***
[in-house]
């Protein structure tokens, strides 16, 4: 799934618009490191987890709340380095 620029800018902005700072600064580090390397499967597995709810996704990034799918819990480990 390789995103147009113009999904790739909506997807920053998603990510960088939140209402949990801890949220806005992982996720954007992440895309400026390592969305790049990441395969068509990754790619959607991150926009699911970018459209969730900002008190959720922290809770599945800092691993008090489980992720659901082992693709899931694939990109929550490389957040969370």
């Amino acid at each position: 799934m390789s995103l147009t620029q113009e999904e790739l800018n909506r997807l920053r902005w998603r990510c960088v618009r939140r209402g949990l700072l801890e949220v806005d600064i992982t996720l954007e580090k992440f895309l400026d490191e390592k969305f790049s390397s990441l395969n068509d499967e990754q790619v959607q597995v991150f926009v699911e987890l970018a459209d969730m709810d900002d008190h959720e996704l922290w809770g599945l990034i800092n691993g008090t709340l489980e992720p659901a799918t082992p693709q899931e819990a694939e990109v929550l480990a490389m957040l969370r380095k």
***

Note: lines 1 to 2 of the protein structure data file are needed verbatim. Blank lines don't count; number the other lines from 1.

[in-house]
């Protein structure tokens, strides 16, 4: 799934618009490191987890709340380095 620029800018902005700072600064580090390397499967597995709810996704990034799918819990480990 390789995103147009113009999904790739909506997807920053998603990510960088939140209402949990801890949220806005992982996720954007992440895309400026390592969305790049990441395969068509990754790619959607991150926009699911970018459209969730900002008190959720922290809770599945800092691993008090489980992720659901082992693709899931694939990109929550490389957040969370």